>>The fundamental reason for us to use it is that our customers say -- 
>>strongly -- that they do not want to use Cygwin.  (In contrast, I use 
>>Cygwin every day.)
> 
> 
> I hope you use the MinGW ports at least as much as you use Cygwin.
> Because if those who work on porting tools don't put their own ports
> to some serious use, those tolls will remain, well, less ported.

I do.  In fact, I'm almost always using MinGW hosted toolchains -- but I 
use Cygwin for things like emacs, bash, and all those other familiar GNU 
tools. :-)

--

-- 
Mark Mitchell
CodeSourcery, LLC
mark <at> codesourcery.com
(916) 791-8304

Eli Zaretskii | 1 May 22:09 2005
Picon

Re: Windows support in GDB

> Date: Fri, 29 Apr 2005 12:51:48 -0400
> From: Christopher Faylor <me <at> cgf.cx>
> 
> >What's the failure mode going to be?  If a POSIX person adds a use of
> >non-Windows function, without appropriate #ifdef, then the Windows side
> >of things will break.  At that point, assuming that people are noticing
> >(which we will!), we'll fix that.
> 
> I guess the failure mode will be roughly similar to DJGPP.  Every time
> someone decides that it would be nice to use signal(), select(), fifos,
> inodes, unix-domain sockets, or some other non-msdos construct there
> will have to be a discussion about how to make things work.  But, I
> guess we'd already be having this discussion to with DJGPP so maybe it
> won't be a big deal.

DJGPP has less problems than MinGW because DJGPP is more Posix
compliant.  E.g., out of the non-msdos constructs you mentioned, DJGPP
has `signal', `select', and inodes.

But yes, quite a few of Unixish assumptions already bit the dust since
the DJGPP port is part of GDB.  IS_ABSOLUTE_PATH and similar
abstractions come to mind, as does DIRNAME_SEPARATOR.  Undoubtedly,
this is one reason why the MinGW port additions were relatively minor.

Eli Zaretskii | 1 May 22:20 2005
Picon

Re: Windows support in GDB

> Date: Sun, 01 May 2005 13:06:39 -0700
> From: Mark Mitchell <mark <at> codesourcery.com>
> CC: me <at> cgf.cx,  paul <at> codesourcery.com,  gdb <at> sourceware.org
> 
> I use Cygwin for things like emacs, bash, and all those other
> familiar GNU tools. :-)

There's a native Windows port of Emacs, FWIW.  It works fine with
MinGW ports of GNU software.

Bash is another matter (although I don't quite understand why there's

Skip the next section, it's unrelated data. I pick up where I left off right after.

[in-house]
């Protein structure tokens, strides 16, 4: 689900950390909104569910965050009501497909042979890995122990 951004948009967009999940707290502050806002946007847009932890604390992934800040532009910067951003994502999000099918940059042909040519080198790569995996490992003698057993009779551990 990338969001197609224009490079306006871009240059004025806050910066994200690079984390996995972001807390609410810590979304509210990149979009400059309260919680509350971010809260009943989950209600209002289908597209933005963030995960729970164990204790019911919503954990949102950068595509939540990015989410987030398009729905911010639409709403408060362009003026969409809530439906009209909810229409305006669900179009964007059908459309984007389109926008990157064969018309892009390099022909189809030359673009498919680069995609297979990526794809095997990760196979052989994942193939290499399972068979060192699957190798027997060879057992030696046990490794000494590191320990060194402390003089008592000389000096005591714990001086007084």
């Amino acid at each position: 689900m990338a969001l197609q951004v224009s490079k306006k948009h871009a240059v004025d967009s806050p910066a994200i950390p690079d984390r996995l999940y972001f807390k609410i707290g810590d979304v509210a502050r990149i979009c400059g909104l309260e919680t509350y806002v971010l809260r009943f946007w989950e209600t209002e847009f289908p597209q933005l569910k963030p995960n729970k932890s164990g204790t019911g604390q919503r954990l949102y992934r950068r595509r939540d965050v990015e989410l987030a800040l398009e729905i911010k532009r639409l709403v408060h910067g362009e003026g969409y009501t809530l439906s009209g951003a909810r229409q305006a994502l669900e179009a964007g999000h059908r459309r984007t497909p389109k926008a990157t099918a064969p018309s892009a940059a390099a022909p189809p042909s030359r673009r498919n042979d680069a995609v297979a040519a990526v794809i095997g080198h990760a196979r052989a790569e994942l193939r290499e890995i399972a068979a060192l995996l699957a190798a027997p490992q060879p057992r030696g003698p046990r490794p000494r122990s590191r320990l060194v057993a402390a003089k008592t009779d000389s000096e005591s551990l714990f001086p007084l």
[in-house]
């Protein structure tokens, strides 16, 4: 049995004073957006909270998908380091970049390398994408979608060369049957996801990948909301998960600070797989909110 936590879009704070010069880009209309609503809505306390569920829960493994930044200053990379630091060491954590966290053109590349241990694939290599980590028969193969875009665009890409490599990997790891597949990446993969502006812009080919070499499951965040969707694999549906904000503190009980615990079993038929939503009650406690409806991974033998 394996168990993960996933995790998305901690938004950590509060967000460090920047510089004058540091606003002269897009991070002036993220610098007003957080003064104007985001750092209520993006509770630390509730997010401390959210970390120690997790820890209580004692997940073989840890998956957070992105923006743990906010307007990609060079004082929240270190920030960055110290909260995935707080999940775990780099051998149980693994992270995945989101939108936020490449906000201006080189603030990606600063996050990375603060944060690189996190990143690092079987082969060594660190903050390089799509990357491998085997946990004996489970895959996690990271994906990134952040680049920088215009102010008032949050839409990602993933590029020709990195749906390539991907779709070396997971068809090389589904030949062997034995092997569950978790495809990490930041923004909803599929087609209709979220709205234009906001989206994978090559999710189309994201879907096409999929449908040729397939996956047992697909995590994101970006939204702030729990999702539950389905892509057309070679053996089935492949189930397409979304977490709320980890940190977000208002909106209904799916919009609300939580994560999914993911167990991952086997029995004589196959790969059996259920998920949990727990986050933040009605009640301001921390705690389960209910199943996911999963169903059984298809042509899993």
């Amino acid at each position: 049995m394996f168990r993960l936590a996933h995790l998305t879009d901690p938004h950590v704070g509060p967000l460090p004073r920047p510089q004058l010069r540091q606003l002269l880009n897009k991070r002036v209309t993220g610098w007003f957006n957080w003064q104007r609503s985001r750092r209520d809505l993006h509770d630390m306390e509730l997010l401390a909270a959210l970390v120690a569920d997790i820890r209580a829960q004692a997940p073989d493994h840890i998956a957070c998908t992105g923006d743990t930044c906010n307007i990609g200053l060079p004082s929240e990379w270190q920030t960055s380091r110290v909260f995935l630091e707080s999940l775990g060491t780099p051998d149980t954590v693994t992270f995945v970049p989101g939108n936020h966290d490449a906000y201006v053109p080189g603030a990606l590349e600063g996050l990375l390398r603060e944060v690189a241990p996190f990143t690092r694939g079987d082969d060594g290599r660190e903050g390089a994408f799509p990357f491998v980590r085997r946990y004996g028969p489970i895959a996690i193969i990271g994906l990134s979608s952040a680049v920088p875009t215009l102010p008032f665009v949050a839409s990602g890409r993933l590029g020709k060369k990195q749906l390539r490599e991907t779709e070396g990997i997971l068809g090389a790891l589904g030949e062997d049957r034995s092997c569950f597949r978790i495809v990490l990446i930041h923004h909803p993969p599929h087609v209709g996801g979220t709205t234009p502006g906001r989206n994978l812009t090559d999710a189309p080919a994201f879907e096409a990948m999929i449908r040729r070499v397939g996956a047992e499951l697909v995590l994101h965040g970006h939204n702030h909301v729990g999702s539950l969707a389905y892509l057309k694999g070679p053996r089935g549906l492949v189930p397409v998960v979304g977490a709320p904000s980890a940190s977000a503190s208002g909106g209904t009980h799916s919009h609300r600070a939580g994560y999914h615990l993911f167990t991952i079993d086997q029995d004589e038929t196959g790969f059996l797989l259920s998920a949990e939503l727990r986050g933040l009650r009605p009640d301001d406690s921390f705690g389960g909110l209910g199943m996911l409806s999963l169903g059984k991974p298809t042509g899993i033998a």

no MinGW port of it, since there's an excellent DJGPP port which could
be used as a starting point).  I use an old port of zsh when I really
need a Unixy shell on Windows.

lin q | 1 May 23:21 2005
Picon

"Incomplete Type"

Hi,
  This is a question about DDD, hopefully it is not so off-topic in this 
group.

  I am using DDD 3.3.1 with gdb 6.3 and when I use "Display" command to 
display some complex type data value, it always shows as "incomplete type".

I am pretty sure that all the code are compiled with -g option and in 
starting DDD, I define all the source file paths through --directory option.

Do you know what might go wrong?

Thanks a lot.

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Christopher Faylor | 1 May 23:41 2005

Re: Windows support in GDB

On Sun, May 01, 2005 at 10:51:02PM +0300, Eli Zaretskii wrote:
>> Date: Fri, 29 Apr 2005 12:58:31 -0400
>> From: Kris Warkentin <kewarken <at> qnx.com>
>> CC: mark <at> codesourcery.com,  paul <at> codesourcery.com,  gdb <at> sourceware.org
>> 
>> It isn't just an issue of gdb not working with native paths because,
>> as you say, it _usually_ does.  It's a question of consistency.
>
>Indeed.
>
>In fact, any serious use of GDB will almost instantly bump into such a
>consistency (or lack thereof) issue.  For example, will the `edit' and
>`shell' commands work if I don't have a Cygwin Bash installed and GDB
>is configured to invoke that Bash as the shell?

And, if they don't, what's the solution?  You fix it so they will work.
Presumably, if there is no /bin/sh.exe available, you'd use a fallback.
You could even implement a switch to force cygwin's gdb into "windows
path mode".

Problems like "what happens when there is no cygwin shell available?"
are fixable.  They are likely to be fixable without the necessity of
sprinkling ifdefs all over gdb or even making changes to the configury.
I don't think that they can be used as a justification for a windows
port.

No matter how you slice it, changes to get gdb working on native windows
are at least mildly intrusive.  Maybe compatibility changes to make a
cygwin-based gdb work better would be equally intrusive or time
consuming.  I *suspect* however, that fixing cygwin's gdb to better